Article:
The book arrived within the time stated on ordering and was about 20% cheaper than offered elsewhere.
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8 of 10 people found the following review helpful
4.0 out of 5 stars Take with a pinch of salt., 22 April 2012
By 
Matei Clej (United Kingdom) - See all my reviews
(REAL NAME)   
This review is from: Nuremberg: The Last Battle (Hardcover)
An intriguing book. I read it less for the political and historical aspect and more to shed light on the question of whether this was a fair trial, which I am researching as parts of a Human Rights course. I found that I had been naive to think the legal aspect could be approached in isolation from the other two.

Irving weaves a sometimes convoluted tapestry of the conflicting motivations, both political and personal, of the legal officers of the Tribunal. You get the impression of the Americans, Biddle and Jackson, being the lone chaperones of Lady Justice in more than one occasion, as the British and Russians take their turns to exert influence and cut deals on parts of the case sensitive to their own countries' interests.

He also tends to paint a picture of the trial itself as hopelessly loaded in favour of the prosecution from a legalistic point of view, and proceeds in this vein for quite some while before including a somewhat token mention of the document mangagement facilities which the defence were granted the use of.

I am fully aware of the author's public reputation and cannot personally say whether it is fully warranted. I did however find that reading this book you can't help but develop some measure of sympathy for the Nazis. More attention is spent on exploring the human characters of these men in their correspondences, their reactions to captivity, their hopes and longings, and so on, and not an awfully lot made of particulars of their offences. Their deeds however were by then past, and the book is about the Trial itself, as a political, legal, historical and human event. I any case, if the accepted lore about David Irving is true and he is a raging neo-Nazi, and this book is nothing but propaganda masquerading as history, intended to brainwash the unsuspecting into being raging neo-Nazis themselves, then Irving is a talented hoaxer indeed and gives you a lot of good information for your trouble.

As to whether the trial was fair or not, by contemporary standards of the European Convention and the Human Rights Act, then it was certainly not. The mere inequality of arms between the beleaguered defence counsel one one side and the Prosecution with the full might of State Departments and Intelligence services behind them on the other, smacks of such modern charades as Steel v UK (the McDonalds leafleting protesters case). It is futile however, to try to place this trial in one of two boxes, 'fair trial' by modern standards, or legalistic lynching. It was in fact, quite possibly as fair as it could have been in those particular political an historical circumstances, and in any case its purpose was more than simply as fact-finding tribunal as any ordinary domestic court is. It was a delicate and unprecedented attempt by four contrasting human cultures to sanctify a new moral, legal and political order for the rest of the 20th century and the coming millennium, and should be approached as such.
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63 of 82 people found the following review helpful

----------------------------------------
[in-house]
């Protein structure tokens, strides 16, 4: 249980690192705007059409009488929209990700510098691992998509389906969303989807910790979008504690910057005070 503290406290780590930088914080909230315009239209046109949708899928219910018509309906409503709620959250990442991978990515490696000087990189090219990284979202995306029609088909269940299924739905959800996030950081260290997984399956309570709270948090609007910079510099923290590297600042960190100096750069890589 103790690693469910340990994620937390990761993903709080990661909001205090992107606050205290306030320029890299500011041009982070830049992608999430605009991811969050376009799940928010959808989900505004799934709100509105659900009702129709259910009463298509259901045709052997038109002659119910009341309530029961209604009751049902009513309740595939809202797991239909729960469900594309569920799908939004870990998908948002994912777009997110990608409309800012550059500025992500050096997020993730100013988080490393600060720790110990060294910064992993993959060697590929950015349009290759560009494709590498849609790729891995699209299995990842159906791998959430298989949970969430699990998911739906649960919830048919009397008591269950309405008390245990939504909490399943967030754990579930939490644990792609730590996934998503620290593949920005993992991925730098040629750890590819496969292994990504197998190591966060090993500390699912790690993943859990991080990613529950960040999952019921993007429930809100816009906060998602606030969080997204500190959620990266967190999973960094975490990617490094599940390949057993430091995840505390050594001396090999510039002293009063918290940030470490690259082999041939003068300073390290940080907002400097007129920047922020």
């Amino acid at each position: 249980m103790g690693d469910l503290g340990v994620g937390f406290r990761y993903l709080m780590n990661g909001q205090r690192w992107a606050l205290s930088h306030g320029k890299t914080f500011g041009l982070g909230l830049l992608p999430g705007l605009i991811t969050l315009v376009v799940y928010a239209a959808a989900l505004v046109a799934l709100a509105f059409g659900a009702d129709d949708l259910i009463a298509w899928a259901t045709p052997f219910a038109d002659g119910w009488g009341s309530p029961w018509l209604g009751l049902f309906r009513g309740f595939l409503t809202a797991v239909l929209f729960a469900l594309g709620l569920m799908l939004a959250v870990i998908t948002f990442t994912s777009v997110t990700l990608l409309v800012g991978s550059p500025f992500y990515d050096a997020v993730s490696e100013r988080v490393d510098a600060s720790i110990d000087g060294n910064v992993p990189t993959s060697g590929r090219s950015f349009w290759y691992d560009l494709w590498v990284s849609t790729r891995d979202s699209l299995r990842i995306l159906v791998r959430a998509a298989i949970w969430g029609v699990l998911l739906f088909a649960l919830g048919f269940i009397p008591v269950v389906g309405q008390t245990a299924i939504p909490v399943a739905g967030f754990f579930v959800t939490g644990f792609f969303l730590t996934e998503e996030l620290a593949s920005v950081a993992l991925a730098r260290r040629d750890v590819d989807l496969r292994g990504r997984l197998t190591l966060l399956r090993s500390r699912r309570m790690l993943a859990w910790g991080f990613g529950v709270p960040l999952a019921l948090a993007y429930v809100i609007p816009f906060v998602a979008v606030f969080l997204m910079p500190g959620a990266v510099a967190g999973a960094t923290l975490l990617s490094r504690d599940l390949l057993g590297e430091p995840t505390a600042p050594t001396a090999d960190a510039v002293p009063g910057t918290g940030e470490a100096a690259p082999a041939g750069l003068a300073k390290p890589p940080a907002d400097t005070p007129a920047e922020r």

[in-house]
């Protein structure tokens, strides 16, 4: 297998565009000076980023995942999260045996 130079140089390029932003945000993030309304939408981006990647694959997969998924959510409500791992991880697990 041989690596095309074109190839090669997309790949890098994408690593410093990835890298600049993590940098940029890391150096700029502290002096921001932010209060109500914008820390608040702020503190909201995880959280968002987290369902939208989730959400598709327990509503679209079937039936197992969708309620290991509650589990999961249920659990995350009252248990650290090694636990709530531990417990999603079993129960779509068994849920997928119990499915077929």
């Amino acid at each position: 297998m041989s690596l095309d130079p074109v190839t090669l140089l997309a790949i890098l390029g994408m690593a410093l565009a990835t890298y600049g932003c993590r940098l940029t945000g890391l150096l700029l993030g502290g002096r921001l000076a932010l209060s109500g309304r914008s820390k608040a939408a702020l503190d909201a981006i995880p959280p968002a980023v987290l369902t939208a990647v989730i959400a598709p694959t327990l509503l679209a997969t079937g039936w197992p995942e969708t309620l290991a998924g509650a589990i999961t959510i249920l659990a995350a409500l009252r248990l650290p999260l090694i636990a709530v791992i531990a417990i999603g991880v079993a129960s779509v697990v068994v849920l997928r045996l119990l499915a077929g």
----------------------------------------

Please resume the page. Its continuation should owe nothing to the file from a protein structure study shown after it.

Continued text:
5.0 out of 5 stars A lucid and detailed history of the trials at Nuremberg., 28 Nov 2000
This review is from: Nuremberg: The Last Battle (Hardcover)
A great and wonderfully written history of one of the darker times in our history. David Irving created a splendid work on this trial of the century. He describes in detail all of the participants and how they interacted. The purpose behind the trials at Nuremberg was to identify the various German and Italian leaders, brand them as war criminals and punish them with the full severity of international law. Irving used original documents including diaries and papers of the lawyers,of the judges, and of the defendants. With his concise style, Irving describes every facet of the trial. He also makes a very good point as to the hypocritical nature of the Allies. While the Allies had won the conflagration, they were trying these leaders for the same things they were also guilty of doing. I can highly recommend this history by David Irving...
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5.0 out of 5 stars Firstclass account of the revenge charged trials conducted far too ..., 6 Oct 2014
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This review is from: Nuremberg: The Last Battle (Hardcover)
Firstclass account of the revenge charged trials conducted far too close to the end of the war . A ten year period would have produced a fair and more balanced result in the light of the coldwar which followed .Nevertheless a fascinating informative account
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10 of 18 people found the following review helpful
5.0 out of 5 stars THE TRUTH WILL SET US FREE., 3 Mar 2010
This review is from: Nuremberg: The Last Battle (Hardcover)
I looked forward to reading this book immensely, and I was not disappointed. I also highly recommend to read the following "CENSORED" books:

1) "THE HOAX OF THE TWENTIETH CENTURY" by Arthur R. Butz.
2) "NOT GUILTY AT NUREMBERG" by Carlos W. Porter.
3) "FLASH POINT - Kristallnacht 1938. Instigators, victims and beneficiaries" by Ingrid Weckert.
4) "TREBLINKA - Extermination Camp or Transit Camp?" by Carlo Mattogno & Jürgen Graf.
5) "AUSCHWITZ: The First Gassing" by Carlo Mattogno.
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10 of 41 people found the following review helpful
2.0 out of 5 stars A book of excuses., 8 Oct 2009
By 
R. Stewart (U.K.) - See all my reviews
(REAL NAME)   
This review is from: Nuremberg: The Last Battle (Hardcover)
Mr.Irving's book does not really add a great deal to our understanding of what took place at Nuremberg.
In my view there are more objective and better works which illustrate what took place and why those responsible had to answer for what they had been part of.
Irving's view of history is tainted by his approach to those on trial and it shows in how he perceives the legal process and those who sat in judgement.
Irving writes well but in my view he is not objective nor is he always reasonable in the conclusions which he draws or the basis on which he makes them.